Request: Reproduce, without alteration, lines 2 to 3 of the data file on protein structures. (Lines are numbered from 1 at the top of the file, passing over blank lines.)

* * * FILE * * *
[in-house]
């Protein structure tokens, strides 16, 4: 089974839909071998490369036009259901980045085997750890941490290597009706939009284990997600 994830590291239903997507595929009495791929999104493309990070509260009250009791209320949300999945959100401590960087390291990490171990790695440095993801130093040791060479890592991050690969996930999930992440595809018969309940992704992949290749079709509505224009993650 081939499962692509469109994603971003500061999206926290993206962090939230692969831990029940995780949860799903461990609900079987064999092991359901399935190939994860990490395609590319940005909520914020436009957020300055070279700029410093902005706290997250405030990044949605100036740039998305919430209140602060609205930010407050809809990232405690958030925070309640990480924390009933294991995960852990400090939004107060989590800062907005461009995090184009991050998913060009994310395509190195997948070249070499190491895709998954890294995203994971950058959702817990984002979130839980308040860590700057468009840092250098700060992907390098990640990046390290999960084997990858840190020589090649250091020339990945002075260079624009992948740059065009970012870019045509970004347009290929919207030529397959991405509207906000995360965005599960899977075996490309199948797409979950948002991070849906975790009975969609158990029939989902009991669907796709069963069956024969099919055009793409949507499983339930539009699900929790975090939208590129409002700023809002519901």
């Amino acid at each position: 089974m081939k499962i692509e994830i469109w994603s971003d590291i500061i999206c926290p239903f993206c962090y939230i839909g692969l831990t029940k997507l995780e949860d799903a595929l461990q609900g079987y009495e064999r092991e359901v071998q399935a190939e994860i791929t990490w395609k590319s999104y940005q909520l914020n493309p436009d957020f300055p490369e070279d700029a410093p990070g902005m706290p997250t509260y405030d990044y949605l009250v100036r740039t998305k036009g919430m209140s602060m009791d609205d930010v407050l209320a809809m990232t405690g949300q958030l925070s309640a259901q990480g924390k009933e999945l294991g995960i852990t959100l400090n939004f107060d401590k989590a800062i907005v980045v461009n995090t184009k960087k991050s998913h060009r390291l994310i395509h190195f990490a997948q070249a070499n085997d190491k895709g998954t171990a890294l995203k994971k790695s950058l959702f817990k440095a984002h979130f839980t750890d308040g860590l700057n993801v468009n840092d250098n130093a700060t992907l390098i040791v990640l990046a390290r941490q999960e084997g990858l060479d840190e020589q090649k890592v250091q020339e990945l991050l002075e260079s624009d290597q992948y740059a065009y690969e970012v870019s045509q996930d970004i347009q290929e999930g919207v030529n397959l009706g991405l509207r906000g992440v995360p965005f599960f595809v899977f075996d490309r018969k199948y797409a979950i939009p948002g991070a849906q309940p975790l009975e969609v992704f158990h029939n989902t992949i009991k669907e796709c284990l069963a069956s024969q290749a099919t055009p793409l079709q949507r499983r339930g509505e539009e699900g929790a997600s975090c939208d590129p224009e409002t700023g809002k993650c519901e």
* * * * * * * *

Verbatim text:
């Protein structure tokens, strides 16, 4: 089974839909071998490369036009259901980045085997750890941490290597009706939009284990997600 994830590291239903997507595929009495791929999104493309990070509260009250009791209320949300999945959100401590960087390291990490171990790695440095993801130093040791060479890592991050690969996930999930992440595809018969309940992704992949290749079709509505224009993650 081939499962692509469109994603971003500061999206926290993206962090939230692969831990029940995780949860799903461990609900079987064999092991359901399935190939994860990490395609590319940005909520914020436009957020300055070279700029410093902005706290997250405030990044949605100036740039998305919430209140602060609205930010407050809809990232405690958030925070309640990480924390009933294991995960852990400090939004107060989590800062907005461009995090184009991050998913060009994310395509190195997948070249070499190491895709998954890294995203994971950058959702817990984002979130839980308040860590700057468009840092250098700060992907390098990640990046390290999960084997990858840190020589090649250091020339990945002075260079624009992948740059065009970012870019045509970004347009290929919207030529397959991405509207906000995360965005599960899977075996490309199948797409979950948002991070849906975790009975969609158990029939989902009991669907796709069963069956024969099919055009793409949507499983339930539009699900929790975090939208590129409002700023809002519901």
């Amino acid at each position: 089974m081939k499962i692509e994830i469109w994603s971003d590291i500061i999206c926290p239903f993206c962090y939230i839909g692969l831990t029940k997507l995780e949860d799903a595929l461990q609900g079987y009495e064999r092991e359901v071998q399935a190939e994860i791929t990490w395609k590319s999104y940005q909520l914020n493309p436009d957020f300055p490369e070279d700029a410093p990070g902005m706290p997250t509260y405030d990044y949605l009250v100036r740039t998305k036009g919430m209140s602060m009791d609205d930010v407050l209320a809809m990232t405690g949300q958030l925070s309640a259901q990480g924390k009933e999945l294991g995960i852990t959100l400090n939004f107060d401590k989590a800062i907005v980045v461009n995090t184009k960087k991050s998913h060009r390291l994310i395509h190195f990490a997948q070249a070499n085997d190491k895709g998954t171990a890294l995203k994971k790695s950058l959702f817990k440095a984002h979130f839980t750890d308040g860590l700057n993801v468009n840092d250098n130093a700060t992907l390098i040791v990640l990046a390290r941490q999960e084997g990858l060479d840190e020589q090649k890592v250091q020339e990945l991050l002075e260079s624009d290597q992948y740059a065009y690969e970012v870019s045509q996930d970004i347009q290929e999930g919207v030529n397959l009706g991405l509207r906000g992440v995360p965005f599960f595809v899977f075996d490309r018969k199948y797409a979950i939009p948002g991070a849906q309940p975790l009975e969609v992704f158990h029939n989902t992949i009991k669907e796709c284990l069963a069956s024969q290749a099919t055009p793409l079709q949507r499983r339930g509505e539009e699900g929790a997600s975090c939208d590129p224009e409002t700023g809002k993650c519901e």